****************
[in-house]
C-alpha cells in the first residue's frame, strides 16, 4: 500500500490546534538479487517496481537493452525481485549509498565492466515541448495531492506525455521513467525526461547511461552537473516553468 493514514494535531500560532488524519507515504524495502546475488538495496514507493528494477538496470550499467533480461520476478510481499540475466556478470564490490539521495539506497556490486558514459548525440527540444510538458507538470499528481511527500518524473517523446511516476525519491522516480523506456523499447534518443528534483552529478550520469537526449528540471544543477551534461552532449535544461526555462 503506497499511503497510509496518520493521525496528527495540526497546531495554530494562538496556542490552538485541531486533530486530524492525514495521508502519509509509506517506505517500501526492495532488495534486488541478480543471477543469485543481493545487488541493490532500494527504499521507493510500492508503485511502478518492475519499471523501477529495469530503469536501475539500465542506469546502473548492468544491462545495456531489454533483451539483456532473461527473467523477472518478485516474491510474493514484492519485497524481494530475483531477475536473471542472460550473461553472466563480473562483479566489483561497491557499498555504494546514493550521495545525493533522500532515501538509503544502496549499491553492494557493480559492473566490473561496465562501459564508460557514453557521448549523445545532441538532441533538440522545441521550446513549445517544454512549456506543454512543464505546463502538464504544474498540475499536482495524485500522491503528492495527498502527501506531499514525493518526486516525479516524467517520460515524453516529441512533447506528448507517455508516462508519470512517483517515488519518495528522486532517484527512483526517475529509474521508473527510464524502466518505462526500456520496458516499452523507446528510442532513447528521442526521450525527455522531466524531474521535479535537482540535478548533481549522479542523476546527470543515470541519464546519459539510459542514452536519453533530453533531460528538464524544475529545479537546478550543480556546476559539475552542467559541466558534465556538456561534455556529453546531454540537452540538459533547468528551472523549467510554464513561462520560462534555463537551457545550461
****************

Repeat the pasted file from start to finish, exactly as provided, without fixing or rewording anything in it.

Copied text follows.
[in-house]
C-alpha cells in the first residue's frame, strides 16, 4: 500500500490546534538479487517496481537493452525481485549509498565492466515541448495531492506525455521513467525526461547511461552537473516553468 493514514494535531500560532488524519507515504524495502546475488538495496514507493528494477538496470550499467533480461520476478510481499540475466556478470564490490539521495539506497556490486558514459548525440527540444510538458507538470499528481511527500518524473517523446511516476525519491522516480523506456523499447534518443528534483552529478550520469537526449528540471544543477551534461552532449535544461526555462 503506497499511503497510509496518520493521525496528527495540526497546531495554530494562538496556542490552538485541531486533530486530524492525514495521508502519509509509506517506505517500501526492495532488495534486488541478480543471477543469485543481493545487488541493490532500494527504499521507493510500492508503485511502478518492475519499471523501477529495469530503469536501475539500465542506469546502473548492468544491462545495456531489454533483451539483456532473461527473467523477472518478485516474491510474493514484492519485497524481494530475483531477475536473471542472460550473461553472466563480473562483479566489483561497491557499498555504494546514493550521495545525493533522500532515501538509503544502496549499491553492494557493480559492473566490473561496465562501459564508460557514453557521448549523445545532441538532441533538440522545441521550446513549445517544454512549456506543454512543464505546463502538464504544474498540475499536482495524485500522491503528492495527498502527501506531499514525493518526486516525479516524467517520460515524453516529441512533447506528448507517455508516462508519470512517483517515488519518495528522486532517484527512483526517475529509474521508473527510464524502466518505462526500456520496458516499452523507446528510442532513447528521442526521450525527455522531466524531474521535479535537482540535478548533481549522479542523476546527470543515470541519464546519459539510459542514452536519453533530453533531460528538464524544475529545479537546478550543480556546476559539475552542467559541466558534465556538456561534455556529453546531454540537452540538459533547468528551472523549467510554464513561462520560462534555463537551457545550461